Embodied carbon footprint can be reduced by using conventional materials

High-SCM concrete, and cellulose and wood fiber insulation among the greener alternatives.

April 15, 2020 |

Courtesy Pixabay

Builders for Climate Action have found that embodied carbon accounted for an outsized portion of greenhouse gas emissions for new low-rise construction.

A new white paper from the group says that the carbon footprint can be significantly reduced by using conventional materials. The highest embodied carbon came from a building with high-Portland-cement concrete, and extruded polystyrene and spray-foam insulation. A typical model included concrete with some supplemental cementitious materials (SCMs), along with mineral wool insulation.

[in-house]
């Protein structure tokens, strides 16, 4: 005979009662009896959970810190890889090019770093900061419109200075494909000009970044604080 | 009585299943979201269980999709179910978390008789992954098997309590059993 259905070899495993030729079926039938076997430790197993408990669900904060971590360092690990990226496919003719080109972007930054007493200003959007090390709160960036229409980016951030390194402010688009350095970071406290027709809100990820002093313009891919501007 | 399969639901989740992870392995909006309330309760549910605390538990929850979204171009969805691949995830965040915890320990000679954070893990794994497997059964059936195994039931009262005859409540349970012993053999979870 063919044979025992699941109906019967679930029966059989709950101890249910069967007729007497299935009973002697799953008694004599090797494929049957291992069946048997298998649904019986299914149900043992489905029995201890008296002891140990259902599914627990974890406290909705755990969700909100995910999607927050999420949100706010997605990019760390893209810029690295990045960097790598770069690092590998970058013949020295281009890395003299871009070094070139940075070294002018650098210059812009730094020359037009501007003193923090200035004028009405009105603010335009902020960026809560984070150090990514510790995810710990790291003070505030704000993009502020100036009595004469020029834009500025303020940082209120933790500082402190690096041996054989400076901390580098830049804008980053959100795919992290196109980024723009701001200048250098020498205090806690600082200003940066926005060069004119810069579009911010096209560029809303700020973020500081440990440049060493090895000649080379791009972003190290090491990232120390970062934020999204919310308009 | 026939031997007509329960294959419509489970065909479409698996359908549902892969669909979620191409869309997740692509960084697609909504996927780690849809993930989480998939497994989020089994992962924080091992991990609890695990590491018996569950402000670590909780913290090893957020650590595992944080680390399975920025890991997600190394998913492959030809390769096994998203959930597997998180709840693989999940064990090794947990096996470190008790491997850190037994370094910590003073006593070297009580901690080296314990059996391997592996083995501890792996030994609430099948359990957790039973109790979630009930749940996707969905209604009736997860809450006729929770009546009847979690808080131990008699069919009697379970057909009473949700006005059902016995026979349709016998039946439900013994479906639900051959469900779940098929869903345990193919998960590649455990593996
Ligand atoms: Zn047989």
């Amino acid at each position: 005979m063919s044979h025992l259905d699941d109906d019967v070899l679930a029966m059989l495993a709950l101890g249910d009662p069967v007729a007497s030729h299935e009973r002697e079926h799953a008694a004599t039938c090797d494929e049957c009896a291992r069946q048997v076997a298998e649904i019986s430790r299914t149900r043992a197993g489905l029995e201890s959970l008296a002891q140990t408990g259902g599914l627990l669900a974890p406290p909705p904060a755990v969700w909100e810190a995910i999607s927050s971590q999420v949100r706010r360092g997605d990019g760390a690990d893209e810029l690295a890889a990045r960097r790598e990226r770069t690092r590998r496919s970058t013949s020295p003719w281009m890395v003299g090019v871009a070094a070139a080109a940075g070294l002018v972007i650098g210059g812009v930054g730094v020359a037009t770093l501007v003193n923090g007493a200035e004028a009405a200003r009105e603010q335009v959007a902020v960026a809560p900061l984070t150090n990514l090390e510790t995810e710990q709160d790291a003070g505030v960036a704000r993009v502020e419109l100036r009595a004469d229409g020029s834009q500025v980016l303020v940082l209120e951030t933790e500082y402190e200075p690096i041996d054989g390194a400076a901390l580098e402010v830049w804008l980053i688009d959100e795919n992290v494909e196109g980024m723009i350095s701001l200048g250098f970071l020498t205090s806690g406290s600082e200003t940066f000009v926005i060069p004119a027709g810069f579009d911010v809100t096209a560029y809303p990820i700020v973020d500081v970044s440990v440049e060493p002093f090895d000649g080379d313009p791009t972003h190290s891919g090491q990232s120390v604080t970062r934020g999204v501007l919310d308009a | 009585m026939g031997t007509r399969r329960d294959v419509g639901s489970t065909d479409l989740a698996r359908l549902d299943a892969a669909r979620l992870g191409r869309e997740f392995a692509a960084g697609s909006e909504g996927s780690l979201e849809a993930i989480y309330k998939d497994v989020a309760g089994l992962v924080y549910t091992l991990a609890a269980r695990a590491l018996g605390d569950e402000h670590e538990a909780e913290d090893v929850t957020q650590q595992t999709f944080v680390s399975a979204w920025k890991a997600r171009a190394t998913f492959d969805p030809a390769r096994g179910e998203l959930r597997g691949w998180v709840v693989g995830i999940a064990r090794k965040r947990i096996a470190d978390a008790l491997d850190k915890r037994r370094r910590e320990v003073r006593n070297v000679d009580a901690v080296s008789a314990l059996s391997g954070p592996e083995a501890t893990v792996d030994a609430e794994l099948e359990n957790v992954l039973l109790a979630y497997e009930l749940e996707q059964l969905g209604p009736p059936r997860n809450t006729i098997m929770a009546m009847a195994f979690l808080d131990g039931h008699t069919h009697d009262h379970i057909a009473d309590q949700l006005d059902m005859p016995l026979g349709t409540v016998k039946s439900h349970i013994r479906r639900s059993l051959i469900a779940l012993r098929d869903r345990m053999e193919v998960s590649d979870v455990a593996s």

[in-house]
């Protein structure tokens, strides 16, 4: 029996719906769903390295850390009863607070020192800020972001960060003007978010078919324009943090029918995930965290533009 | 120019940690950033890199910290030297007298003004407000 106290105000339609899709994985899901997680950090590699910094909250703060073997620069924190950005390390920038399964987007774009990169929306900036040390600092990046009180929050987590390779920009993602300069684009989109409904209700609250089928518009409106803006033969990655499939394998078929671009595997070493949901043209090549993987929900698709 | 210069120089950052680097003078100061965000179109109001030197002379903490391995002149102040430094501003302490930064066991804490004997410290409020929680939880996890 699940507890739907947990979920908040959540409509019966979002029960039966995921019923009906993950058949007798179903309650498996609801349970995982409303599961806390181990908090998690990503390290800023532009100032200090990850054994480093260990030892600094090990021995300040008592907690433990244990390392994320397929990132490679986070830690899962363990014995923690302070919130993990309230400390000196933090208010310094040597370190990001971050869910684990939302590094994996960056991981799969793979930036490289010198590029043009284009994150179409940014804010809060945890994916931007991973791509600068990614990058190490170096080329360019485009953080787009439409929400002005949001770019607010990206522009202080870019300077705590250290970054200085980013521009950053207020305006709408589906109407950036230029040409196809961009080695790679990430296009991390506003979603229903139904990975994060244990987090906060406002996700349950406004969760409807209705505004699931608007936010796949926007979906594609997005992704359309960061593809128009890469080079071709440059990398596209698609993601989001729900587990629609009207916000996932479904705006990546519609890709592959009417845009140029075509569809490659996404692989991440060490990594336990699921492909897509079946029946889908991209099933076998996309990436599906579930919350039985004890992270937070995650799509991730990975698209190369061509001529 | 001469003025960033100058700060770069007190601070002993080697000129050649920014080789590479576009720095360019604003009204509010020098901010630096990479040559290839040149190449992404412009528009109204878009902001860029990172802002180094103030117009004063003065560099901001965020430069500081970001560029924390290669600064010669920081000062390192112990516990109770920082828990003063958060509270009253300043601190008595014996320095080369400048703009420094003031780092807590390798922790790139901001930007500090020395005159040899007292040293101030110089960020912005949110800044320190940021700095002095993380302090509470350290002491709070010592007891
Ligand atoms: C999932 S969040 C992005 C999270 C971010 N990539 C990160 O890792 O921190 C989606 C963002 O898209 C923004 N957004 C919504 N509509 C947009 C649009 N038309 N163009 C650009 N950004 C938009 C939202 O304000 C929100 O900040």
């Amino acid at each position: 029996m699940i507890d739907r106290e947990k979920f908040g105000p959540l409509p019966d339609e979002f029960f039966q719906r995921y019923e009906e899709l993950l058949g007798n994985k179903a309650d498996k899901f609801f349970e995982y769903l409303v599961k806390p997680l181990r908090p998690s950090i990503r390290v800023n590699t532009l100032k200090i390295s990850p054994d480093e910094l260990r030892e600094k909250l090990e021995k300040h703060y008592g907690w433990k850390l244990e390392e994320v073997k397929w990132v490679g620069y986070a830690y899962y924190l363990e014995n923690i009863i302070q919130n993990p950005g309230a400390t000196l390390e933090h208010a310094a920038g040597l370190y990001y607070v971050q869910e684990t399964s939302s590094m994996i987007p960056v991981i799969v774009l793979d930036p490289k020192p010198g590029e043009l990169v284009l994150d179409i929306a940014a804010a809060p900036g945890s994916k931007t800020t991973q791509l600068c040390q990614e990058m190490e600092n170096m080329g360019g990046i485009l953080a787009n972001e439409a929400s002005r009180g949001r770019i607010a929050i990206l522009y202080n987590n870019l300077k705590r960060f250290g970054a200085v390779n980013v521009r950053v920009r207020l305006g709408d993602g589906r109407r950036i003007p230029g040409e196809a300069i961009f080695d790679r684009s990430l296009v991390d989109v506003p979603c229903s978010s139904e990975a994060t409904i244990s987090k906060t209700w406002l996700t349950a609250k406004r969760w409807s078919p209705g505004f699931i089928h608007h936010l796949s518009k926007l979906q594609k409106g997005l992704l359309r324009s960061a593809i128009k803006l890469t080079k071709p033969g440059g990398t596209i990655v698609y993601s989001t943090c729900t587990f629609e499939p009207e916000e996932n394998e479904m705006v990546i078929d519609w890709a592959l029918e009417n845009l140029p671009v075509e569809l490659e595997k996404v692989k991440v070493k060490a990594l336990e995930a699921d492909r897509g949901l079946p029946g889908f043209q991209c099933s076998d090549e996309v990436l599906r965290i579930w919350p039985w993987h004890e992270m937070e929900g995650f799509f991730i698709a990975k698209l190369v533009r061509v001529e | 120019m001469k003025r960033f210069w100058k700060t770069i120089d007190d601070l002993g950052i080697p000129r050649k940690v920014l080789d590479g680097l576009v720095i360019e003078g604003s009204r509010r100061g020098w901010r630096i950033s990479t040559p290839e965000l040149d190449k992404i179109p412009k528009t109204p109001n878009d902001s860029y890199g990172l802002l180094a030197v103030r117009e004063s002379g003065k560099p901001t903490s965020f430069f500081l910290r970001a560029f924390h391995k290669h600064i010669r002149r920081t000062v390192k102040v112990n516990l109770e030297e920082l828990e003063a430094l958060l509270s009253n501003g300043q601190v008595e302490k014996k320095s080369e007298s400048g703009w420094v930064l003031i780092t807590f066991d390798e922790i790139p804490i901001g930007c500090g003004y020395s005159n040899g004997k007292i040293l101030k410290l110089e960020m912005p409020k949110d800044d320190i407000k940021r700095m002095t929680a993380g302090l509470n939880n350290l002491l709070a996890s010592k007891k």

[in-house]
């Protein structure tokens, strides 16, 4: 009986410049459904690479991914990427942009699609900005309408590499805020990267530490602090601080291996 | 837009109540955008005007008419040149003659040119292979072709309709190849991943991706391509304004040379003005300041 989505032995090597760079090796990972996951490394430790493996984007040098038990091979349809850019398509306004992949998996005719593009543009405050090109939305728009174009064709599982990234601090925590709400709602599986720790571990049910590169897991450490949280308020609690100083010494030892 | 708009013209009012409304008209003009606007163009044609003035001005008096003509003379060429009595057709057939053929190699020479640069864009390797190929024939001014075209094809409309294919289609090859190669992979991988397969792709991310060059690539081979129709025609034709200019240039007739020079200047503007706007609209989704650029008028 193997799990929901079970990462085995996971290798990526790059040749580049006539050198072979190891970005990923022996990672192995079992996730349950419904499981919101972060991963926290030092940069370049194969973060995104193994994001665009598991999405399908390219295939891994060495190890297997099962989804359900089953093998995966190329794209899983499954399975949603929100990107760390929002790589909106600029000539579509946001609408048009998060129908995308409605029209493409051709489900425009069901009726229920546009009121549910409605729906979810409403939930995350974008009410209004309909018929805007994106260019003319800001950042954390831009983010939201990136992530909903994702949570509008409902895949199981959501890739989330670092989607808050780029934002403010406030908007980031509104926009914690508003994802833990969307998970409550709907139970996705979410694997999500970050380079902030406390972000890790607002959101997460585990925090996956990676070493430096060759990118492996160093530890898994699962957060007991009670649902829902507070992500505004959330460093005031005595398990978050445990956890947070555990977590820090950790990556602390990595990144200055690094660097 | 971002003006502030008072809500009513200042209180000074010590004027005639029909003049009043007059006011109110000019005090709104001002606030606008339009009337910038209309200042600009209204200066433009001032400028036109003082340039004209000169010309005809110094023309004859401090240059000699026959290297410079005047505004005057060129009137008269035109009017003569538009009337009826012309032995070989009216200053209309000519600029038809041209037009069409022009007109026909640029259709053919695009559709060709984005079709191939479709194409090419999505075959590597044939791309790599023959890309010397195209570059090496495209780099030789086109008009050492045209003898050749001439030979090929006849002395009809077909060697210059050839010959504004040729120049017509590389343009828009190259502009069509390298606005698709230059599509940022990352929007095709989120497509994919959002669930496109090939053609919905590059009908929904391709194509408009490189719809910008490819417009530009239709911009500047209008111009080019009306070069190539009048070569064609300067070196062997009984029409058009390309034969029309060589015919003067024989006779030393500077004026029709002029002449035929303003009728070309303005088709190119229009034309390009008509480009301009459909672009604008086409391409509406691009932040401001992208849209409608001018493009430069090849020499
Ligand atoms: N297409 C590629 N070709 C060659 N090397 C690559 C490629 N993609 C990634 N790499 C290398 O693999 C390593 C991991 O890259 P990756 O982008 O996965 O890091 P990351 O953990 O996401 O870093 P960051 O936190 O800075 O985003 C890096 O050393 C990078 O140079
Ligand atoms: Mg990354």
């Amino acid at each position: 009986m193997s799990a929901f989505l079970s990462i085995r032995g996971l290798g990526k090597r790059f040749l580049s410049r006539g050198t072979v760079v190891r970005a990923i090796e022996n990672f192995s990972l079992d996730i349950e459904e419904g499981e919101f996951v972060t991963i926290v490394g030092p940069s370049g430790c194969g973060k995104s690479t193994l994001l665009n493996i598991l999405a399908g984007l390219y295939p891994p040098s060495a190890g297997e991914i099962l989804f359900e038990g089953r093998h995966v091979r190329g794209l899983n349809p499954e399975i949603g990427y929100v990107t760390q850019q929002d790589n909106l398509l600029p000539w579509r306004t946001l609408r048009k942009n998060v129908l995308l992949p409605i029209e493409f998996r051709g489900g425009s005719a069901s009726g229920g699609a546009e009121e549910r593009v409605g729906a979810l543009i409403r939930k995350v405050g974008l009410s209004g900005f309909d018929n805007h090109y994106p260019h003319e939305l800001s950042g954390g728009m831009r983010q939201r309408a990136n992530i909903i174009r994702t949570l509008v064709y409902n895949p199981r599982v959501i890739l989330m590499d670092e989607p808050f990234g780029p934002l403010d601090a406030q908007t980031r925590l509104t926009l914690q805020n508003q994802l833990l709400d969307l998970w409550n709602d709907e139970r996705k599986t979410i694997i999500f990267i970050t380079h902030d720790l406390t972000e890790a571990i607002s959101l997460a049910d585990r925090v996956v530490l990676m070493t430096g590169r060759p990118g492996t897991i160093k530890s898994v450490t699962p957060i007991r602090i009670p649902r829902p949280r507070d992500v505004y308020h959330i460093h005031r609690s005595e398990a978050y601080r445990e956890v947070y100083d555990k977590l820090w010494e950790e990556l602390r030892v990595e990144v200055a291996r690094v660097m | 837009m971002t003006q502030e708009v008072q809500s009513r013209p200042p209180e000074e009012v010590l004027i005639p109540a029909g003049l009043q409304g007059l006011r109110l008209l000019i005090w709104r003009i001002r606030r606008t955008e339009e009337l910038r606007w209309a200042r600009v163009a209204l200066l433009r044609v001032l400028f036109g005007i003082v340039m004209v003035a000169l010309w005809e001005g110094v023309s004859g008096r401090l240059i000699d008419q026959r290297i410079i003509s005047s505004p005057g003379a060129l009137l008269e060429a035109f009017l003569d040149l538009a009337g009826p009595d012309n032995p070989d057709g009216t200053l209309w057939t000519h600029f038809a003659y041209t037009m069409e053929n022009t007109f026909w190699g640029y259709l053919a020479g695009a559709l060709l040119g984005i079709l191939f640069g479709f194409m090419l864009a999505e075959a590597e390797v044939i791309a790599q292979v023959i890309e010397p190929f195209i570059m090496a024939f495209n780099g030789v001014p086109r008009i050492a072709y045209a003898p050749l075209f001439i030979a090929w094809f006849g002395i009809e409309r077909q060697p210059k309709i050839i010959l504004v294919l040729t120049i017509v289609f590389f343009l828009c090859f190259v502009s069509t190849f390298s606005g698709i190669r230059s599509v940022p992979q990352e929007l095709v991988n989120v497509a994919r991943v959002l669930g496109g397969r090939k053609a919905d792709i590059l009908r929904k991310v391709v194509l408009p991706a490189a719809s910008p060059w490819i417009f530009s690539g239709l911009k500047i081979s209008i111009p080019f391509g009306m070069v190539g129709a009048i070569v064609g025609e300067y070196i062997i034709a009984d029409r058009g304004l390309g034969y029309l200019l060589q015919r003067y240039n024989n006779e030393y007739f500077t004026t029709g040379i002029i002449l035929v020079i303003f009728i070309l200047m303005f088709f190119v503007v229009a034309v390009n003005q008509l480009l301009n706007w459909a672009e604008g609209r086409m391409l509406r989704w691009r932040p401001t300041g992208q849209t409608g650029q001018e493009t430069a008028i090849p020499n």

A lower-carbon alternative, called a “drawdown building” incorporated high-SCM concrete, and cellulose and wood fiber insulation. The carbon-storing model included:

· Insulated concrete forms with high-SCM concrete

· Expanded glass sub-grade insulation

· Straw and wood fiberboard insulation

· Wood cladding

· Compressed straw panel interior walls

· ReWall interior finishes

· Wood windows

· Linoleum and Forest Stewardship Council-certified softwood flooring

· Cedar shake roofing

An energy-efficient drawdown building located in Toronto and using renewable grid electricity would avoid 614 metric tons of carbon emissions over 30 years, according to the report. One caveat: Drawdown buildings rely heavily on wood products, and there are emerging questions about whether wood is universally a carbon-storing material.

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